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Best coffee, breakfast, pizza, unique Brooklyn food near Marriott Fairfield, 181 3rd ave? Thanks!

Re: Juliana's. I just went this past Saturday. We got there shortly before noon and were maybe 8-9 people in front of us. We were a party of 5, and were seated within 20 minutes. At that point people were allowed to order takeout, but yeah, maybe they cut off the takeout when the size of the line grows beyond a certain amount

about 8 hours ago
egit in Outer Boroughs

Best coffee, breakfast, pizza, unique Brooklyn food near Marriott Fairfield, 181 3rd ave? Thanks!

Four and Twenty and Runner and Stone don't really compare to each other. One makes amazing pies, the other is more focused on breads and pastries. 420 isn't really a restaurant. They have a room that is sort of a cafe and you can get coffee and such (pie, mainly). R&S is both a restaurant and a bakery. If you're trying to check out interesting Brooklyn food businesses, they're both worth a look. If you just want a snack and a cuppa joe, go to R&S; 420 is a longer walk.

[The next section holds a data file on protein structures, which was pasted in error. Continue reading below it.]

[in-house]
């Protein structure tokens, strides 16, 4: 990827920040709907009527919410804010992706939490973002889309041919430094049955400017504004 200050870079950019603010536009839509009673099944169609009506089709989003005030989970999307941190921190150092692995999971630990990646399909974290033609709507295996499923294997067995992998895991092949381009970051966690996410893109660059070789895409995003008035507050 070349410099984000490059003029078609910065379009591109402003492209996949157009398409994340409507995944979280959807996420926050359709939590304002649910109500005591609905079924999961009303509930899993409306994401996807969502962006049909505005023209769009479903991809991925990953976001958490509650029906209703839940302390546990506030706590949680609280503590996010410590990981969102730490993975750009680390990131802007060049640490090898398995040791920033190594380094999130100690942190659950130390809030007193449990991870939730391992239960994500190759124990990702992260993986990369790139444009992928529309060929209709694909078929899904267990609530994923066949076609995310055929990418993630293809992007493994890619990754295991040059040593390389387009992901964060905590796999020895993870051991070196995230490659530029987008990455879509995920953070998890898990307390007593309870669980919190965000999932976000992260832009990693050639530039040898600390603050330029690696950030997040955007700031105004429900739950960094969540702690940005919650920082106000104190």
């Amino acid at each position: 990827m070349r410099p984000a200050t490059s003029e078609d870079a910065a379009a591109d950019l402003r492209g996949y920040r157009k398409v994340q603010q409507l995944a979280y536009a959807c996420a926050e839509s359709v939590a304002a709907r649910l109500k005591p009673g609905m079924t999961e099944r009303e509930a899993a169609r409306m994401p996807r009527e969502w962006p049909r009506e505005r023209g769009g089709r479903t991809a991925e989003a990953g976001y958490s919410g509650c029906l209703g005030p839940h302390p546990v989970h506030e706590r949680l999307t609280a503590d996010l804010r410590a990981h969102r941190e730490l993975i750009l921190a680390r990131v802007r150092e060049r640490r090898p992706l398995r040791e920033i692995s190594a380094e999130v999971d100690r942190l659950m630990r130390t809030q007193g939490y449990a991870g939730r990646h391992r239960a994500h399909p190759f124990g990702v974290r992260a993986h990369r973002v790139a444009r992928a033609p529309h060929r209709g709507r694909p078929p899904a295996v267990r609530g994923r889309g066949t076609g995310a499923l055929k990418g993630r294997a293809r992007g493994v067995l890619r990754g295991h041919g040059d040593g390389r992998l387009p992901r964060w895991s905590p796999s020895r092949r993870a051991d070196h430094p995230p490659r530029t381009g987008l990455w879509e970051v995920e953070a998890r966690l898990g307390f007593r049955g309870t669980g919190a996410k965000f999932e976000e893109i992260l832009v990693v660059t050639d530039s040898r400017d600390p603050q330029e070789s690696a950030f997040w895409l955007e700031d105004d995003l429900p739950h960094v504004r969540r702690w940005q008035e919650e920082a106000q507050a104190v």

Roberta's is good, but they're more notable for their non-pizza offerings. If you want good pizza, you should go to Sottocasa, Lucali, Juliana's,etc. as has been discussed upthread. Getting in your car to drive to Roberta's in Bushwick doesn't make sense if you're just looking for good pizza.

Tortilleria Nixtamal is said by many to be one of the best taquerias in NYC. I've never been there, nor have I been to their pop-up at threes this month. But it's literally a 3 minute walk from your hotel. And yeah, I forgot they have that coffee Situation going on up front too. 9th Street Espresso is very good. And I like their cafe room as well.

Fletcher's: Okay, if you have good BBQ up there, then no need to spend your time going to one here.

1 day ago
egit in Outer Boroughs

Best coffee, breakfast, pizza, unique Brooklyn food near Marriott Fairfield, 181 3rd ave? Thanks!

Also on 3rd ave, down about 7-8 blocks or so are Four and Twenty Blackbirds which is a pie shop that also sells coffee, etc. And Fletcher's Barbecue. Littleneck is also good.

For drinks, you could try Givers and Takers, Canal Bar for old-school dive feel, or west a little ways on Carroll Street you could go to Lavender Lake.